What to Know
- New York City will add 12 new façade inspectors and increase the frequency of inspections
- The move follows the Dec. 17 death of a prominent architect, killed by debris falling from a Midtown building
- A safety sweep following her death led to serious violations being issued against 220 buildings around the city
New York City will double the number of dedicated façade inspectors, and increase the frequency of inspections, after the Dec. 17 death of a prominent architect killed by falling debris from a Midtown building.
The Department of Buildings announced the extra staffing of 12 people Monday, and said it had also issued 220 violations following a snap inspection of other buildings following Erica Tishman's death earlier this month.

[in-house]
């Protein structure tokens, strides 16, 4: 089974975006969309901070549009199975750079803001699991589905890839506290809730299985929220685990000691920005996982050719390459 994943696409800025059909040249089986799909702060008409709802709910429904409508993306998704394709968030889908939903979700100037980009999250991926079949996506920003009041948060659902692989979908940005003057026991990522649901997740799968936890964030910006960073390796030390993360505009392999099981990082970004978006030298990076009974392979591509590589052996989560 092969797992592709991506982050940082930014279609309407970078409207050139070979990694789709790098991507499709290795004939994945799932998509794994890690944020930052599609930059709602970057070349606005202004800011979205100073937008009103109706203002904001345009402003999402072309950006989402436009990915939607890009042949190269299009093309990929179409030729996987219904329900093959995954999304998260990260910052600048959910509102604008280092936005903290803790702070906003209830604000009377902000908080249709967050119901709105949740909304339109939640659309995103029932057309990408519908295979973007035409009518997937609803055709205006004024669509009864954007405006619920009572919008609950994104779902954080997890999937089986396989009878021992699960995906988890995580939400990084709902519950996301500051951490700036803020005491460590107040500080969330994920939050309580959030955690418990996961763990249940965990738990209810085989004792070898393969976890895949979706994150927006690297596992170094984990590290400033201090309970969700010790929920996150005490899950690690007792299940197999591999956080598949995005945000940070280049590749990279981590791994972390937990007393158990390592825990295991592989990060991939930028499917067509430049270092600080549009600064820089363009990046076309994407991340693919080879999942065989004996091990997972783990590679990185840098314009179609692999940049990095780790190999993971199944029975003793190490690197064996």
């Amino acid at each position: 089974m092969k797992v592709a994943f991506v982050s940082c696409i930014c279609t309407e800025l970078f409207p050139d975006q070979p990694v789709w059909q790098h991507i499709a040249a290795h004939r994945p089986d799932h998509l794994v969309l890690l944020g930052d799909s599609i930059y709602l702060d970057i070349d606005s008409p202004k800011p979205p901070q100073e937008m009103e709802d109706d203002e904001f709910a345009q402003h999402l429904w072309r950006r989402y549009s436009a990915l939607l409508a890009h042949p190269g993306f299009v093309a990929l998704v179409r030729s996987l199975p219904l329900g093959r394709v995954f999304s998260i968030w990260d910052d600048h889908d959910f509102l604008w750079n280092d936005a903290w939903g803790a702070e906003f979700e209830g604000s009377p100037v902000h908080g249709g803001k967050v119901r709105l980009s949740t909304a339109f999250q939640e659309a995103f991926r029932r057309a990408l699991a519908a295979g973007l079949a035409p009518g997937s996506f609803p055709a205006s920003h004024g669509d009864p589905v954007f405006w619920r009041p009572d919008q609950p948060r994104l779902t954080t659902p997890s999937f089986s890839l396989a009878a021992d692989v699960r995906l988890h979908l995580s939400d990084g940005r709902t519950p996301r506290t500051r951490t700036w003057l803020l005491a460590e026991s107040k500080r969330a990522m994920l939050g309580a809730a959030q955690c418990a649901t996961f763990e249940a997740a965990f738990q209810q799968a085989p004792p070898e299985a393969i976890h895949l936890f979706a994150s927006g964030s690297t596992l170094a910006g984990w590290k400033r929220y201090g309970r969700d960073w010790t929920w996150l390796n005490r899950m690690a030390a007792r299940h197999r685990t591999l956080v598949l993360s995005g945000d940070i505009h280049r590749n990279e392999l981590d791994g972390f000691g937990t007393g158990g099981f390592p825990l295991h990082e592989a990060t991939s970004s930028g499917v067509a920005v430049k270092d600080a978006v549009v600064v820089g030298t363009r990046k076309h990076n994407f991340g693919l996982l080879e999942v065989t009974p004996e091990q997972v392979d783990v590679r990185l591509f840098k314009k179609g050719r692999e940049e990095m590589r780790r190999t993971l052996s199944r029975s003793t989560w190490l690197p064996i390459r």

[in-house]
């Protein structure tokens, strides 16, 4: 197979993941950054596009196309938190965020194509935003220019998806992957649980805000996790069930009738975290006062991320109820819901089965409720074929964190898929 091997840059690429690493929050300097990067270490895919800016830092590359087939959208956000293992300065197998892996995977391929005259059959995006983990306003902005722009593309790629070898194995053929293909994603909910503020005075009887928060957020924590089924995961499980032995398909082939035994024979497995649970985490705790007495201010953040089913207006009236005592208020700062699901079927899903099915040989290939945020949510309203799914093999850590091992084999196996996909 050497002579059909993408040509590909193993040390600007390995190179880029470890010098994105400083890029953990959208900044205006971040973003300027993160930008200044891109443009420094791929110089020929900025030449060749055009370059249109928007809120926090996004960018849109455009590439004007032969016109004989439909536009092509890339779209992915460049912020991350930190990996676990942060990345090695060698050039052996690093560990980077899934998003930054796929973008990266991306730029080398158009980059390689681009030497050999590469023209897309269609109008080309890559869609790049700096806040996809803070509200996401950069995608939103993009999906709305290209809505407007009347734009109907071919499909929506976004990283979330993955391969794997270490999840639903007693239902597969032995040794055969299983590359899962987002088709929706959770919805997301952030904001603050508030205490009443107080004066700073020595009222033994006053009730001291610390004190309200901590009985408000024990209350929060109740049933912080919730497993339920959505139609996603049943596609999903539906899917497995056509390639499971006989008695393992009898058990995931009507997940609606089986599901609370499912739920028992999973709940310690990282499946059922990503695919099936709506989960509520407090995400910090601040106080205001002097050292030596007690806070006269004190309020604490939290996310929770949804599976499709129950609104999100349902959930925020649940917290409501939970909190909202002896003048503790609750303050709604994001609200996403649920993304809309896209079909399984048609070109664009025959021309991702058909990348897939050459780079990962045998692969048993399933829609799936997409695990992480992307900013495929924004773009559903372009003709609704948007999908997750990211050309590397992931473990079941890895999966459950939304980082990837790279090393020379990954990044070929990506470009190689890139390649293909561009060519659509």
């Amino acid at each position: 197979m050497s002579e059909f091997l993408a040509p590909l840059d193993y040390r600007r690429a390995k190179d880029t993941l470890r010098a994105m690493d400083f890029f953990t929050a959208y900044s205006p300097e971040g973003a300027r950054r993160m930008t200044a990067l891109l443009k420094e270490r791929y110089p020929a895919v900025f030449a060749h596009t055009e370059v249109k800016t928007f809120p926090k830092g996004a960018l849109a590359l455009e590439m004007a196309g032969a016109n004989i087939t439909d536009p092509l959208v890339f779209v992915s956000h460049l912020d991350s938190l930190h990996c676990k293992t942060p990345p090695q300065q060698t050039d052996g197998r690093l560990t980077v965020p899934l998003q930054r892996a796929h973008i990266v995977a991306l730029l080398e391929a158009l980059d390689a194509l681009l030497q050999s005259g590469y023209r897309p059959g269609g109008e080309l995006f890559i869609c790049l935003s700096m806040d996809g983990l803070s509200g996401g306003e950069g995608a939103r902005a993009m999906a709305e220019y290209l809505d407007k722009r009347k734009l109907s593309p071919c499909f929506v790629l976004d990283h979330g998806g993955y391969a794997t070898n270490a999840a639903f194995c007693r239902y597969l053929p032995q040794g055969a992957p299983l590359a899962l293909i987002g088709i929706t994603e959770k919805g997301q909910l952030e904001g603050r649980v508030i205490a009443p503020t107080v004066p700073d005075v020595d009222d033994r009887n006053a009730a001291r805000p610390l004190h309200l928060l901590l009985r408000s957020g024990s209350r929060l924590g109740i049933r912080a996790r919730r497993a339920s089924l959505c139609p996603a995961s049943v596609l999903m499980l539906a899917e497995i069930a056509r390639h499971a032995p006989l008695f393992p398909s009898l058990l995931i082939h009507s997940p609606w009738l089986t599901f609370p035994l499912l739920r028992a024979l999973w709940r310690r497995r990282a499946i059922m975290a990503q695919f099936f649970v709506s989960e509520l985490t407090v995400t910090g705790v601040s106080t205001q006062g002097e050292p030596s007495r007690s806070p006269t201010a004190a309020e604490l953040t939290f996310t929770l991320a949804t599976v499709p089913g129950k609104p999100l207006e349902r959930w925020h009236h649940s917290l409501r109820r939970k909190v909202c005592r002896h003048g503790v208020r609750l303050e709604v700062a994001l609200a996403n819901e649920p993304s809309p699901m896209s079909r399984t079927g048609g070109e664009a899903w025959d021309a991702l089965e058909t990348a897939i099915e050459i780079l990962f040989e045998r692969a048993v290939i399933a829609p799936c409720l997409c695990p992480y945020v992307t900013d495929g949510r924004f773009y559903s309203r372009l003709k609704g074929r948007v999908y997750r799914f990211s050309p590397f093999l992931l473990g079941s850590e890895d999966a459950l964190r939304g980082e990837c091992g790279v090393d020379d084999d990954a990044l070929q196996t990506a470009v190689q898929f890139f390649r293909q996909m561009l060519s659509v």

Tishman, 60, was struck by an unidentified piece of debris falling from a 49th Street building. Following the incident, officials launched a "sweep" of 1,331 buildings previously identified as unsafe or requiring repairs.
More than 15 percent of them ended up receiving what is known as a Class I violation, which means they are immediately hazardous. The city will require those buildings to immediately install protective measures.
“In the wake of this tragedy, we are doubling-down on the proven tools at our disposal. New Yorkers should know that we are out in force holding owners feet to the fire, so they get repair work done as quickly as possible while still protecting the public,” Buildings Commissioner Melanie La Rocca said in a statement.